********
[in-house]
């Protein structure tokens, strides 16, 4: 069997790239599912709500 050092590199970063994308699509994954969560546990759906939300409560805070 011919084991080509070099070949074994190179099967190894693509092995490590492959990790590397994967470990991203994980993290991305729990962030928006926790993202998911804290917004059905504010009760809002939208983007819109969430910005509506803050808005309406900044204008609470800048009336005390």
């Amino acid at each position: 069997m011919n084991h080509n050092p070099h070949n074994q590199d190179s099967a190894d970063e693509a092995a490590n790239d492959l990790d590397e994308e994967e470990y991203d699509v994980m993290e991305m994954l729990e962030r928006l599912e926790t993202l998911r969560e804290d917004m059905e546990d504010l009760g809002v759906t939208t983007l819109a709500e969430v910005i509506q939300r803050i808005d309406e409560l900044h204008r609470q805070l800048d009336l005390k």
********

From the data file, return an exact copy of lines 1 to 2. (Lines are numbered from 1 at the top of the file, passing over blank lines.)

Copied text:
[in-house]
């Protein structure tokens, strides 16, 4: 069997790239599912709500 050092590199970063994308699509994954969560546990759906939300409560805070 011919084991080509070099070949074994190179099967190894693509092995490590492959990790590397994967470990991203994980993290991305729990962030928006926790993202998911804290917004059905504010009760809002939208983007819109969430910005509506803050808005309406900044204008609470800048009336005390």